Despite the fact that from Earth humans can’t physically observe the far side of the moon as it always points away from Earth, we have developed the necessary tools to observe it indirectly.
China’s Longjiang-2 satellite, part of the fleet of satellites sent into orbit around the moon to support the Change’4 mission has taken a set of stunning new images while observing the far side of the moon and Earth, our magical blue marble in the background.
The image, captured on February 3 is the product of scientists from the Harbin Institute of Technology, which launched twin micro-satellites (Longjiang-2 and Longjiang-1) last spring with China’s Queqiao satellite.
One of the satellites, the Longjiang-1 was lost in the journey towards the moon, but Longjiang-2 has continued to operate and was woken by scientists last month following a silent operational period designed to avoid interfering with the Chang’e 4 lunar landing.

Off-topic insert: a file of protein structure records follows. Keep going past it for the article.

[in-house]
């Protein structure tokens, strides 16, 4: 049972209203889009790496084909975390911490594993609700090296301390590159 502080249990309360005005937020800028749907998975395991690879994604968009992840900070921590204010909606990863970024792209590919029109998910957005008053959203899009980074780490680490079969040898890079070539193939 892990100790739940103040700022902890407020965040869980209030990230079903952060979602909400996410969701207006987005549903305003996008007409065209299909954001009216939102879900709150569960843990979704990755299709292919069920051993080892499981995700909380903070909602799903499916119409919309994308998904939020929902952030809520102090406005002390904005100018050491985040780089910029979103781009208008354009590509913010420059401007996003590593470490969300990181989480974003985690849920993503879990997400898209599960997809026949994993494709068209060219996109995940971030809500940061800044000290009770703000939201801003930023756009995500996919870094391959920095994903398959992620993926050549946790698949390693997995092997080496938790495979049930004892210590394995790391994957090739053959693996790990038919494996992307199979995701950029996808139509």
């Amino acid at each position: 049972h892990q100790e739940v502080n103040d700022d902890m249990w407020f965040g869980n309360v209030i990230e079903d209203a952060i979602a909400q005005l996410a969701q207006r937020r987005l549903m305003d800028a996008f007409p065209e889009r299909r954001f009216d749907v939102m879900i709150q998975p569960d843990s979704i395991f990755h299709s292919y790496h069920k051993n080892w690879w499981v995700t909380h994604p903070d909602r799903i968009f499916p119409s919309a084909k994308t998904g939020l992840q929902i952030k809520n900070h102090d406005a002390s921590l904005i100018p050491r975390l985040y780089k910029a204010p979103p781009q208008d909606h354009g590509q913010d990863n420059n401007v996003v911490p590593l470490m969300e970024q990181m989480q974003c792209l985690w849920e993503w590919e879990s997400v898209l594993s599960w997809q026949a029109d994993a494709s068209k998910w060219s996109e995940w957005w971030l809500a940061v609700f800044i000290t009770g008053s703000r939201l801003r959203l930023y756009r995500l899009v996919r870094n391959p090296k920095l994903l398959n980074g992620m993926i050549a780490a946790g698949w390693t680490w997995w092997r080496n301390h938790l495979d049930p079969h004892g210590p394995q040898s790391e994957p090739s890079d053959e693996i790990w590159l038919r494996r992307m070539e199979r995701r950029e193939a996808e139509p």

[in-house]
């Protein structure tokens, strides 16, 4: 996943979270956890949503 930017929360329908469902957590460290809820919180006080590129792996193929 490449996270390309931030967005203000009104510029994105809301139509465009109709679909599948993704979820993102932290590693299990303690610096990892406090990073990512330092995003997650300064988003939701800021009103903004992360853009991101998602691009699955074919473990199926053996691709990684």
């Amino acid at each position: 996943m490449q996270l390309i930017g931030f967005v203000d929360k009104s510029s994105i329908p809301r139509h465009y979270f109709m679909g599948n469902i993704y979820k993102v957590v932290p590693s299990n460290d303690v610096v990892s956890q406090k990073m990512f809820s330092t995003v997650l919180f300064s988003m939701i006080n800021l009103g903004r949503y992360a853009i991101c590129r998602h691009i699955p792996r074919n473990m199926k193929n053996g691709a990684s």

Now that the Chang’e 4 lander has touched down on the lunar far side, the satellite is fully operational again and has begun recording breathtaking images of the Earth and the far side of the moon.
The Satellite is equipped with an amateur radio transceiver which allows it to communicate with radio amateurs on Earth.
And the recently snapped image by the Longjiang-2 was downloaded by astronomers from the Dwingeloo Radio Telescope in the Netherlands.
“The first opportunity to take photos of Earth and Moon were on 3 February, on which a command was sent to take another timelapse,” explained astronomer Cees Bassa in a new blog post.
“The first image from this timelapse was downloaded with the Dwingeloo telescope on February 4, 2019. For the first time, the entire Moon and Earth are in view.”